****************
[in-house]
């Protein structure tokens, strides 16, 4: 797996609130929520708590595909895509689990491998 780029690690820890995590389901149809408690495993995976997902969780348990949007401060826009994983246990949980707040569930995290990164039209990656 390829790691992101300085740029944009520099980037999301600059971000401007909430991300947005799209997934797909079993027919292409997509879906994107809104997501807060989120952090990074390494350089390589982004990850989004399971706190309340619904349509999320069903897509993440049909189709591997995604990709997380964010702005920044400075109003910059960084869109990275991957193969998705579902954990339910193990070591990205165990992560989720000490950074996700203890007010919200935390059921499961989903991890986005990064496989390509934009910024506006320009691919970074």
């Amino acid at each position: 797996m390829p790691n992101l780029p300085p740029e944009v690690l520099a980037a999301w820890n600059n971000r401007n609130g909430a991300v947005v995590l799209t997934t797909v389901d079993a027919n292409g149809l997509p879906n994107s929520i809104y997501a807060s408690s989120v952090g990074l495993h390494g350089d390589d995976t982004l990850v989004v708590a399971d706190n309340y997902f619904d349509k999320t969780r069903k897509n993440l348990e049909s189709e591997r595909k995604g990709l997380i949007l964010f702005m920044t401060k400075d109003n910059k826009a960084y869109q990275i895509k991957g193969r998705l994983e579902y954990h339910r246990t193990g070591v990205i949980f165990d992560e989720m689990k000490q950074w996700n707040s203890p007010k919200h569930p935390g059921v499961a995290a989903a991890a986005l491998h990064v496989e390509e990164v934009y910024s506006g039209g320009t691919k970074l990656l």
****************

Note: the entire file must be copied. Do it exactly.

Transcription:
[in-house]
């Protein structure tokens, strides 16, 4: 797996609130929520708590595909895509689990491998 780029690690820890995590389901149809408690495993995976997902969780348990949007401060826009994983246990949980707040569930995290990164039209990656 390829790691992101300085740029944009520099980037999301600059971000401007909430991300947005799209997934797909079993027919292409997509879906994107809104997501807060989120952090990074390494350089390589982004990850989004399971706190309340619904349509999320069903897509993440049909189709591997995604990709997380964010702005920044400075109003910059960084869109990275991957193969998705579902954990339910193990070591990205165990992560989720000490950074996700203890007010919200935390059921499961989903991890986005990064496989390509934009910024506006320009691919970074």
């Amino acid at each position: 797996m390829p790691n992101l780029p300085p740029e944009v690690l520099a980037a999301w820890n600059n971000r401007n609130g909430a991300v947005v995590l799209t997934t797909v389901d079993a027919n292409g149809l997509p879906n994107s929520i809104y997501a807060s408690s989120v952090g990074l495993h390494g350089d390589d995976t982004l990850v989004v708590a399971d706190n309340y997902f619904d349509k999320t969780r069903k897509n993440l348990e049909s189709e591997r595909k995604g990709l997380i949007l964010f702005m920044t401060k400075d109003n910059k826009a960084y869109q990275i895509k991957g193969r998705l994983e579902y954990h339910r246990t193990g070591v990205i949980f165990d992560e989720m689990k000490q950074w996700n707040s203890p007010k919200h569930p935390g059921v499961a995290a989903a991890a986005l491998h990064v496989e390509e990164v934009y910024s506006g039209g320009t691919k970074l990656l």